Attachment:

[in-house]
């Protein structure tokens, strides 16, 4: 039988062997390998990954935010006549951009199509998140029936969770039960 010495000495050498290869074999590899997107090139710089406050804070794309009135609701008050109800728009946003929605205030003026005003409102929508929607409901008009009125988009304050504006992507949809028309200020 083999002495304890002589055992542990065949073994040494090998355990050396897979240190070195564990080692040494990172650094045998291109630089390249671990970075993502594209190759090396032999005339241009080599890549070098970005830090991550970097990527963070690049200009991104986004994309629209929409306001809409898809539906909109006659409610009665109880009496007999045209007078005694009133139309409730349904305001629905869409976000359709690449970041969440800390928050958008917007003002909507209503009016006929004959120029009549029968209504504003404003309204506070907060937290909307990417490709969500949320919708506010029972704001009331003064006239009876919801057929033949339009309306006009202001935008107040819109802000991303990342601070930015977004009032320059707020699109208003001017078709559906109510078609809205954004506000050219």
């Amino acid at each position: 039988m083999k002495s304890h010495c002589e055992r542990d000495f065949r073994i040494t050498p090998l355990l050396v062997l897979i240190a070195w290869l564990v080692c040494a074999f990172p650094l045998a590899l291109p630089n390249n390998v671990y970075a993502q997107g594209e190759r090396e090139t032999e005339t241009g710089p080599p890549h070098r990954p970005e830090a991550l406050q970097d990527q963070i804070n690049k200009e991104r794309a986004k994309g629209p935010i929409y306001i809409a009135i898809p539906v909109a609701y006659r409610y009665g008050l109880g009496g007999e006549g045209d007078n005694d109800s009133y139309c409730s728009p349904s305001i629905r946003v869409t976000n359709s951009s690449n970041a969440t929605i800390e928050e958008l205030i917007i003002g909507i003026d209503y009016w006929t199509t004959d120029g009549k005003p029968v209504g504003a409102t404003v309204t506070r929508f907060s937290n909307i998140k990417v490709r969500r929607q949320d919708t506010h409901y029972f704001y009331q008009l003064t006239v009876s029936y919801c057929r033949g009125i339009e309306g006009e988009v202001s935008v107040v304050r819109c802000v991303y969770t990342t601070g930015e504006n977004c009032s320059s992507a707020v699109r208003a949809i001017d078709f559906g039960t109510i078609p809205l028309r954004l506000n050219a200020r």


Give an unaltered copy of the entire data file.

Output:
[in-house]
């Protein structure tokens, strides 16, 4: 039988062997390998990954935010006549951009199509998140029936969770039960 010495000495050498290869074999590899997107090139710089406050804070794309009135609701008050109800728009946003929605205030003026005003409102929508929607409901008009009125988009304050504006992507949809028309200020 083999002495304890002589055992542990065949073994040494090998355990050396897979240190070195564990080692040494990172650094045998291109630089390249671990970075993502594209190759090396032999005339241009080599890549070098970005830090991550970097990527963070690049200009991104986004994309629209929409306001809409898809539906909109006659409610009665109880009496007999045209007078005694009133139309409730349904305001629905869409976000359709690449970041969440800390928050958008917007003002909507209503009016006929004959120029009549029968209504504003404003309204506070907060937290909307990417490709969500949320919708506010029972704001009331003064006239009876919801057929033949339009309306006009202001935008107040819109802000991303990342601070930015977004009032320059707020699109208003001017078709559906109510078609809205954004506000050219």
């Amino acid at each position: 039988m083999k002495s304890h010495c002589e055992r542990d000495f065949r073994i040494t050498p090998l355990l050396v062997l897979i240190a070195w290869l564990v080692c040494a074999f990172p650094l045998a590899l291109p630089n390249n390998v671990y970075a993502q997107g594209e190759r090396e090139t032999e005339t241009g710089p080599p890549h070098r990954p970005e830090a991550l406050q970097d990527q963070i804070n690049k200009e991104r794309a986004k994309g629209p935010i929409y306001i809409a009135i898809p539906v909109a609701y006659r409610y009665g008050l109880g009496g007999e006549g045209d007078n005694d109800s009133y139309c409730s728009p349904s305001i629905r946003v869409t976000n359709s951009s690449n970041a969440t929605i800390e928050e958008l205030i917007i003002g909507i003026d209503y009016w006929t199509t004959d120029g009549k005003p029968v209504g504003a409102t404003v309204t506070r929508f907060s937290n909307i998140k990417v490709r969500r929607q949320d919708t506010h409901y029972f704001y009331q008009l003064t006239v009876s029936y919801c057929r033949g009125i339009e309306g006009e988009v202001s935008v107040v304050r819109c802000v991303y969770t990342t601070g930015e504006n977004c009032s320059s992507a707020v699109r208003a949809i001017d078709f559906g039960t109510i078609p809205l028309r954004l506000n050219a200020r």